Overall genetic diversity was similar among populations despite several loci (CxqTri4F, CxqCTG10, Cxpq78) having lower diversity values in some populations (). Most of the significant departures from HWE were caused by an excess of homozygotes (i.e., a deficit of heterozygotes). Often, an excess of homozygotes is suggestive of the Wahlund Effect,44
in which allele frequencies are sampled after some degree of population subdivision has occurred. However, in the Manhole Sacramento and Zoo populations, there was a small number of significant HWE departures in the opposite direction (HO
), indicating an excess of heterozygotes ().
These findings were consistent with genetic characterizations of populations whose allele frequencies have changed because of some perturbation.45
One possibility is that the Manhole Sacramento and Zoo populations have each experienced a genetic bottleneck. Another possibility, although not mutually exclusive, is that the Manhole Sacramento and Zoo populations were receiving gene flow from genetically dissimilar populations, a condition referred to as isolate breaking,44
which is supported by the high degree of LD (27 in Manhole Sacramento and 19 in Zoo) in both populations. The Bottleneck analysis suggested both the Manhole Sacramento and Zoo populations have experienced bottlenecks, but also detected the signature of a bottleneck in several other populations that would not be expected to have them. A recent review by Peery and others46
suggests that the program Bottleneck can give spurious results when sample sizes are small, and that results can be affected by the duration and time since the bottleneck event. Conversely, some mosquito populations regularly experience reductions in numbers because of vector control efforts, which could influence allele frequencies in these natural populations even though they are in HWE. For example, Cartaxo and others47
found that genetic diversity of populations of Cx. quinquefasciatus
in Brazil decreased over a three-year period because of control efforts. Our study used specimens collected by vector control programs from sites known to harbor mosquitoes and probably included in control programs. Nevertheless, the Manhole Sacramento and Zoo populations, and to a lesser degree Manhole Old Sacramento, had distinct patterns of HWE and LD.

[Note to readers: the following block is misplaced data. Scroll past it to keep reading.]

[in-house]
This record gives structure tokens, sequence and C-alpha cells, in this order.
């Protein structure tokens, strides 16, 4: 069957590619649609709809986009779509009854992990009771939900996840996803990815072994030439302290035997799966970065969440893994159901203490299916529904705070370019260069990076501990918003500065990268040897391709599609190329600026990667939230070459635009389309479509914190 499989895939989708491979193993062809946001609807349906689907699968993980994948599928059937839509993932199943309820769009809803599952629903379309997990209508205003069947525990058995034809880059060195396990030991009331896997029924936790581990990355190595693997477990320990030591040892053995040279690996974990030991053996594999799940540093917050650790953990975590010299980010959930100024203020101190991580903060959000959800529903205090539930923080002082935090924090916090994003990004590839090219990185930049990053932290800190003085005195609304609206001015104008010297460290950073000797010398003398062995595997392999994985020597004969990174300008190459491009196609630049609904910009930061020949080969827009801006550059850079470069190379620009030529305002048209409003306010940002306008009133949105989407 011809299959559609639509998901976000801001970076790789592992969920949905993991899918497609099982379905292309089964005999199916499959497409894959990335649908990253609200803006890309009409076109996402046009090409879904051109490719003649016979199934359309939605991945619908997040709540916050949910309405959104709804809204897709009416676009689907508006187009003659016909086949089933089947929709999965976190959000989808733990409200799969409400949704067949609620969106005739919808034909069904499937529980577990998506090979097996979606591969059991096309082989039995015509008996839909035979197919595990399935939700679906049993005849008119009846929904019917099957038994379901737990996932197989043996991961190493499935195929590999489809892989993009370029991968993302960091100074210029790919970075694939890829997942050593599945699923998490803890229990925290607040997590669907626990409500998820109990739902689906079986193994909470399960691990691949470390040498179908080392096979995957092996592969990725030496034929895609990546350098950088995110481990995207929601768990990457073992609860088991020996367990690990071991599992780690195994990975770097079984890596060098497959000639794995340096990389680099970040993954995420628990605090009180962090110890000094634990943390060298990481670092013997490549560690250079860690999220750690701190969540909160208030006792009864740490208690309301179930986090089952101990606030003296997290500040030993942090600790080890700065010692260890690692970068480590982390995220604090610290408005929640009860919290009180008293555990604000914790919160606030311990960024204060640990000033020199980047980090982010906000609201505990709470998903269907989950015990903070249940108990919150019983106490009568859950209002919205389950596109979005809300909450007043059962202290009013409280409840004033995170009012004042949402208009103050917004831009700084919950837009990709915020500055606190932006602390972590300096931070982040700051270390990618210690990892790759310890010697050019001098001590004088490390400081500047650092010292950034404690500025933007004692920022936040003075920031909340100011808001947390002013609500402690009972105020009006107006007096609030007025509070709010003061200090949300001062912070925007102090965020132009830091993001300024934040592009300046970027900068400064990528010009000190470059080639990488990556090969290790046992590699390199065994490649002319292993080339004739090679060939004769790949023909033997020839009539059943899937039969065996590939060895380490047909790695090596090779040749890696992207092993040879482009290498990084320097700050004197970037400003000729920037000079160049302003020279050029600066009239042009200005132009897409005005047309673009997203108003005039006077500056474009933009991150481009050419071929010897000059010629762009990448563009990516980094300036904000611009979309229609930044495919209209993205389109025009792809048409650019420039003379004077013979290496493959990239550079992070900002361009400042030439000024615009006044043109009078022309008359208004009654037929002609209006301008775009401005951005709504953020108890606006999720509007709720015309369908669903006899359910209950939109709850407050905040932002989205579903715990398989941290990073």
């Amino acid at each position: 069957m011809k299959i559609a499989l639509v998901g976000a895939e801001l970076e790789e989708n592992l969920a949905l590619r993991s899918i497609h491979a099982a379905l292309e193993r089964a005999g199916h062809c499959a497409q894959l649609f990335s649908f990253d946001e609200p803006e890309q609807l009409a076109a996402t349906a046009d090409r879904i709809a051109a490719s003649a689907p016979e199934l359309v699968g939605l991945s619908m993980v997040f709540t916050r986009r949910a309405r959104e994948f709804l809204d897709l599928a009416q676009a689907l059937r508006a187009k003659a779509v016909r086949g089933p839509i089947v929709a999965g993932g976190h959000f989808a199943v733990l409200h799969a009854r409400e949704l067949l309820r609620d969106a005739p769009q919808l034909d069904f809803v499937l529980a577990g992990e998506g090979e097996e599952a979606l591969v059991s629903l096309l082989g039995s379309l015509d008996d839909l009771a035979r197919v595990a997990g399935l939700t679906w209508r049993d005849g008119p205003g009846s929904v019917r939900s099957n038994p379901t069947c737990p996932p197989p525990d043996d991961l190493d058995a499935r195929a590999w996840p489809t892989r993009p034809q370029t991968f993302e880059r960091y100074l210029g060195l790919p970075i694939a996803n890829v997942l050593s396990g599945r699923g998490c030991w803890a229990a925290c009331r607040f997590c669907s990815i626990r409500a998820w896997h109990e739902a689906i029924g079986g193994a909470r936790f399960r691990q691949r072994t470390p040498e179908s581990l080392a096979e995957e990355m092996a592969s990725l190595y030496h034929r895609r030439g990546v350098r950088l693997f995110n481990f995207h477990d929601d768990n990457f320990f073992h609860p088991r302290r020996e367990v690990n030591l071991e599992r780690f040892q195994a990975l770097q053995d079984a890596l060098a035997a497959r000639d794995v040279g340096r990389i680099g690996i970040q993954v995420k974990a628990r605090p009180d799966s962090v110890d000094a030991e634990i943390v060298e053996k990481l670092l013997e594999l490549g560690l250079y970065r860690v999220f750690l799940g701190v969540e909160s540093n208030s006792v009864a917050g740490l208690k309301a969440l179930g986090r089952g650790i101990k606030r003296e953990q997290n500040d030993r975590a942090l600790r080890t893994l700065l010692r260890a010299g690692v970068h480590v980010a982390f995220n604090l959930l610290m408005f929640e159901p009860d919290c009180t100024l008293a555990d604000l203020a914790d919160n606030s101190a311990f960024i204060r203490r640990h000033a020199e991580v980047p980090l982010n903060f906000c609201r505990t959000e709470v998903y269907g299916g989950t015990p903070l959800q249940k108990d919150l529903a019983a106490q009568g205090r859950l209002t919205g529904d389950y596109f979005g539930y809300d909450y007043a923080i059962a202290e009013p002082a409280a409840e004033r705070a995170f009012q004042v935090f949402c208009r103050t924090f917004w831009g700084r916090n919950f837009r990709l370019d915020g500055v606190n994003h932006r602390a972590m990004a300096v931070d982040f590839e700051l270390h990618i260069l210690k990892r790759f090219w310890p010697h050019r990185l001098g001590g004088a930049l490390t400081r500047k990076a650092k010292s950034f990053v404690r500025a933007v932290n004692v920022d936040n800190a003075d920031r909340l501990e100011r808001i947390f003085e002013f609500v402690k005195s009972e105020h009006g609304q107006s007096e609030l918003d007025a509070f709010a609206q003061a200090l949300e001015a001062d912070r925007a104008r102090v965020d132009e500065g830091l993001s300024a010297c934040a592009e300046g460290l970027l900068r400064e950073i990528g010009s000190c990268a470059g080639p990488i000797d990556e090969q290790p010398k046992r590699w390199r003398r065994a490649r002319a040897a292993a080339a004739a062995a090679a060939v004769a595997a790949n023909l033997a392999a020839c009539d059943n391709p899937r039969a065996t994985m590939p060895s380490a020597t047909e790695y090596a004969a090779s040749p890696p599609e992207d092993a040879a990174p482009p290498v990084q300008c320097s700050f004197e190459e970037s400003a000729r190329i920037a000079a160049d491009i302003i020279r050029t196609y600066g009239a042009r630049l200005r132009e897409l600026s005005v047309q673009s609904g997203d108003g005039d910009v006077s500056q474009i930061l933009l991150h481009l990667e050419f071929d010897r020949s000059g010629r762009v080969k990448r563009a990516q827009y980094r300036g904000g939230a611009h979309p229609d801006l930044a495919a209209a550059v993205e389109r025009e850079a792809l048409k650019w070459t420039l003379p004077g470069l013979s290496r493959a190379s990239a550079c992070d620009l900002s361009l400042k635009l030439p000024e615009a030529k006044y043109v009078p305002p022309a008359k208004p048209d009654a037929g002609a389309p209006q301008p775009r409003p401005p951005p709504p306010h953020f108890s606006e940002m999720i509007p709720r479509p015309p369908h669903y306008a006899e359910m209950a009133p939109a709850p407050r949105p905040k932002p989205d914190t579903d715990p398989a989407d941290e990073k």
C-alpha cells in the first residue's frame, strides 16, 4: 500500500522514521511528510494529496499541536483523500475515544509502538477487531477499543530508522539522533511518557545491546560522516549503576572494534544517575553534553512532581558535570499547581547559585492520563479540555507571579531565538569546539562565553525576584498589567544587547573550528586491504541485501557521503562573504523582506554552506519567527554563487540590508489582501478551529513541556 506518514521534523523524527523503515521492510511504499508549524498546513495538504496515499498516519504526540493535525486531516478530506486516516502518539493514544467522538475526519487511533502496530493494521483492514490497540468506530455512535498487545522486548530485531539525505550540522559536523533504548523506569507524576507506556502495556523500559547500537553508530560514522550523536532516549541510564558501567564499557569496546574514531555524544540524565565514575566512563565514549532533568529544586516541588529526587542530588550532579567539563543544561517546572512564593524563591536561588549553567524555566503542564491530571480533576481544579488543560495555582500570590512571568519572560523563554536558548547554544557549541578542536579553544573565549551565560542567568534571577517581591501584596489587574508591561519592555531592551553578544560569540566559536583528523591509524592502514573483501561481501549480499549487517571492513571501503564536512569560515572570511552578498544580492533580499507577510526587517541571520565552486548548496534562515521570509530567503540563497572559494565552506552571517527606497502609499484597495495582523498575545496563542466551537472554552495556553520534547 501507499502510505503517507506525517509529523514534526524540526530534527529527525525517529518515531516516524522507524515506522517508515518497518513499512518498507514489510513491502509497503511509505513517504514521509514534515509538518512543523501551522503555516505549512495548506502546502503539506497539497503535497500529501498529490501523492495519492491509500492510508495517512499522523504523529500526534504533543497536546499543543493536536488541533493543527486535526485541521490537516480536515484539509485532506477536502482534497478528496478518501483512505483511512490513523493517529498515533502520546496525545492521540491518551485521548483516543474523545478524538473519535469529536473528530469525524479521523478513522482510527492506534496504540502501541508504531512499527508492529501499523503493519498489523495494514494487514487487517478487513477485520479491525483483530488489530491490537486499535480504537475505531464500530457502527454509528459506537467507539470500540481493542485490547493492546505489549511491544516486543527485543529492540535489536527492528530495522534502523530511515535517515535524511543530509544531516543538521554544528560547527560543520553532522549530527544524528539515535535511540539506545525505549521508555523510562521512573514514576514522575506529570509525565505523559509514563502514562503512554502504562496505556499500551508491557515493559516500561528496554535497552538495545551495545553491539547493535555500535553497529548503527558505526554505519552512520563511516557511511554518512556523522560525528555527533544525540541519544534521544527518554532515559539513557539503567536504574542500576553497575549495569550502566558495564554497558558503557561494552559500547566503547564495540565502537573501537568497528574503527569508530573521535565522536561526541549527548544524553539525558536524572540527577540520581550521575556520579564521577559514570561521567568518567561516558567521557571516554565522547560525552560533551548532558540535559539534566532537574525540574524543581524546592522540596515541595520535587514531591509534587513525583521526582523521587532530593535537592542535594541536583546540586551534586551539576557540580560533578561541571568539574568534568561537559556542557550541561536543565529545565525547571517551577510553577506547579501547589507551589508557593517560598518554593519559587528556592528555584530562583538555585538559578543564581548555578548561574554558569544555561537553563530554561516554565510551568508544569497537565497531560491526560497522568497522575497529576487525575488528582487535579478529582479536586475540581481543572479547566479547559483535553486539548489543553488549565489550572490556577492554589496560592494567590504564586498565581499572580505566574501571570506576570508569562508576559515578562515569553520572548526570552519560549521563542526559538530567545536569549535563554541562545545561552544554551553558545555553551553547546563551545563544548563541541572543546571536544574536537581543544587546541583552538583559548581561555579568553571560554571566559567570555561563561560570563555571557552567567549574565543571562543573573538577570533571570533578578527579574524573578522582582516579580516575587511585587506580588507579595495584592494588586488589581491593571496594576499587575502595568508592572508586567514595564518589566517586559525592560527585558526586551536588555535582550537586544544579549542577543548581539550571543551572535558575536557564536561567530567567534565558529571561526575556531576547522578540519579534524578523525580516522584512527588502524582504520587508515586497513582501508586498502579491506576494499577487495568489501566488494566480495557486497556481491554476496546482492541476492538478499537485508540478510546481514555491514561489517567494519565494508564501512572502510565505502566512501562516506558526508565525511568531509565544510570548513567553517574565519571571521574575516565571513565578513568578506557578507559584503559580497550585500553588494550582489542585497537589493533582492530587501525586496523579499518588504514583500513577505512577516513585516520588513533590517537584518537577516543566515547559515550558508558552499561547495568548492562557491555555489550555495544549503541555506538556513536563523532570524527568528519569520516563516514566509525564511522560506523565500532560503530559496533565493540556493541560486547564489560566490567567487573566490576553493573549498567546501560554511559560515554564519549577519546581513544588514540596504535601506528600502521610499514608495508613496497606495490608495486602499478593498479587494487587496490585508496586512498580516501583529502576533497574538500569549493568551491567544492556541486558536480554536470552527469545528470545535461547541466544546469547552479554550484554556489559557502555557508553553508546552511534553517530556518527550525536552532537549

Another commonality of the Zoo and Manhole Sacramento populations was that both had autogenous mosquitoes. The low genetic diversity found in the Manhole Sacramento population was in contrast with the Zoo population's genetic diversity values, which were towards the middle of the distribution of values. One explanation could be that the two populations have had different patterns of gene flow subsequent to the proposed genetic bottleneck, in which Manhole Sacramento has been isolated and the Zoo has been receiving gene flow. Several findings support this assertion. First, Structure assigned many Zoo specimens to Cluster M when the Washington and Colorado Cx. pipiens populations were included, but these individuals were assigned to Cluster P when they were excluded (compare panels A and B in ). Also, despite the presence of large proportions of autogenous mosquitoes at the Zoo site, the neighbor-joining tree placed this population away from the other autogenous populations (). Finally, of the 35 specimens examined morphologically and determined to be autogenous in the Zoo population, most (71%) assigned to Cluster M, suggesting at least some individuals are genetically distinct enough to be classified as form molestus. Taken together, it appears that the allele frequencies in the Zoo population were less fixed than in the Manhole Sacramento population. This finding might have been caused by characteristics of the Zoo collection site, which made it more accessible to colonizing mosquitoes. The Zoo site was a catch basin containing water 1–1.5 meters below street level and thus was an enclosed underground site, although not as isolated as the Manhole Sacramento site (Nelms B, unpublished data).
The AMOVA results indicated that although most diversity resides at the level of the individual, almost twice as much genetic variation was partitioned among populations versus among individuals within populations. This distribution of variance was similar to that in another study48
we conducted that involved form molestus mosquitoes in Chicago, Illinois, and New York, New York, but contrasted with our work with Cx. quinquefasciatus
, Cx. pipiens
, and their hybrids along a transect from New Orleans, Louisiana, to Chicago, Illinois, in which variation was distributed equally at the two upper levels of organization in the AMOVA.8
Inclusion of a group with low genetic diversity such as form molestus might result in a greater proportion of variance at the among-population level.
The overall FST value reflects differences between many of the pairs of populations in this study, as well as among the four genetically distinct groups discerned by the Structure analyses. With regard to comparisons among pairs of populations, the largest degree of genetic differentiation was between the Cx. quinquefasciatus populations and the autogenous populations, followed by that between Cx. quinquefasciatus populations and Cx. pipiens populations (). Nonsignificant pairwise FST values resulted from comparisons between pairs of populations in the areas surrounding Sacramento, suggesting that these populations had a similar mixture of genotypes. The neighbor-joining tree was consistent with these findings, because the populations around Sacramento had low bootstrap support but were located together between the Cx. quinquefasciatus populations, the Cx. pipiens populations, and the form molestus populations. The low bootstrap support might have been caused by the populations being similar mixtures of the other three larger genetic groupings, such that their consensus order on the branch is equivalent to several other possible orders.